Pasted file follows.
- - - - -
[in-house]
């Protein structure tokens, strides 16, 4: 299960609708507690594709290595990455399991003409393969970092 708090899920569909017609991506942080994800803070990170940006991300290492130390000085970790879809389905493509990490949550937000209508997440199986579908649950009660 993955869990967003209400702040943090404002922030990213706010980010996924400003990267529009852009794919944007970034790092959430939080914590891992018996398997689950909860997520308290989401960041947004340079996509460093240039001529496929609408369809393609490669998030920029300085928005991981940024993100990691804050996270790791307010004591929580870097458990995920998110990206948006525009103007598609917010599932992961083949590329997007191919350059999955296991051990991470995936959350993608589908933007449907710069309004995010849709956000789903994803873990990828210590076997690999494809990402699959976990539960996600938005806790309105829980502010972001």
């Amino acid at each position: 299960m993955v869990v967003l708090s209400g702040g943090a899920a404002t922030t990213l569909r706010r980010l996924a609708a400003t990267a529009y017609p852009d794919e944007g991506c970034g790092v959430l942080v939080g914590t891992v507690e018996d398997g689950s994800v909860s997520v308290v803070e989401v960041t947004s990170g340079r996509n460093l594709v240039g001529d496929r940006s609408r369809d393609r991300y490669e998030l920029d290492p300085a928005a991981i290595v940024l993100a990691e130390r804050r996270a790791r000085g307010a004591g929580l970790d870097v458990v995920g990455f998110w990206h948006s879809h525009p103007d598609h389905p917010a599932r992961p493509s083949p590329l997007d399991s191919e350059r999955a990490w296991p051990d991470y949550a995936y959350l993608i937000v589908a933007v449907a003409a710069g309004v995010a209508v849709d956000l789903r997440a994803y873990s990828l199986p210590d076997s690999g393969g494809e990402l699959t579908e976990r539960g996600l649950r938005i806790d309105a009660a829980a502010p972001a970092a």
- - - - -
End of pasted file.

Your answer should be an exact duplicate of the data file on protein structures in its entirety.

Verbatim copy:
[in-house]
């Protein structure tokens, strides 16, 4: 299960609708507690594709290595990455399991003409393969970092 708090899920569909017609991506942080994800803070990170940006991300290492130390000085970790879809389905493509990490949550937000209508997440199986579908649950009660 993955869990967003209400702040943090404002922030990213706010980010996924400003990267529009852009794919944007970034790092959430939080914590891992018996398997689950909860997520308290989401960041947004340079996509460093240039001529496929609408369809393609490669998030920029300085928005991981940024993100990691804050996270790791307010004591929580870097458990995920998110990206948006525009103007598609917010599932992961083949590329997007191919350059999955296991051990991470995936959350993608589908933007449907710069309004995010849709956000789903994803873990990828210590076997690999494809990402699959976990539960996600938005806790309105829980502010972001």
């Amino acid at each position: 299960m993955v869990v967003l708090s209400g702040g943090a899920a404002t922030t990213l569909r706010r980010l996924a609708a400003t990267a529009y017609p852009d794919e944007g991506c970034g790092v959430l942080v939080g914590t891992v507690e018996d398997g689950s994800v909860s997520v308290v803070e989401v960041t947004s990170g340079r996509n460093l594709v240039g001529d496929r940006s609408r369809d393609r991300y490669e998030l920029d290492p300085a928005a991981i290595v940024l993100a990691e130390r804050r996270a790791r000085g307010a004591g929580l970790d870097v458990v995920g990455f998110w990206h948006s879809h525009p103007d598609h389905p917010a599932r992961p493509s083949p590329l997007d399991s191919e350059r999955a990490w296991p051990d991470y949550a995936y959350l993608i937000v589908a933007v449907a003409a710069g309004v995010a209508v849709d956000l789903r997440a994803y873990s990828l199986p210590d076997s690999g393969g494809e990402l699959t579908e976990r539960g996600l649950r938005i806790d309105a009660a829980a502010p972001a970092a």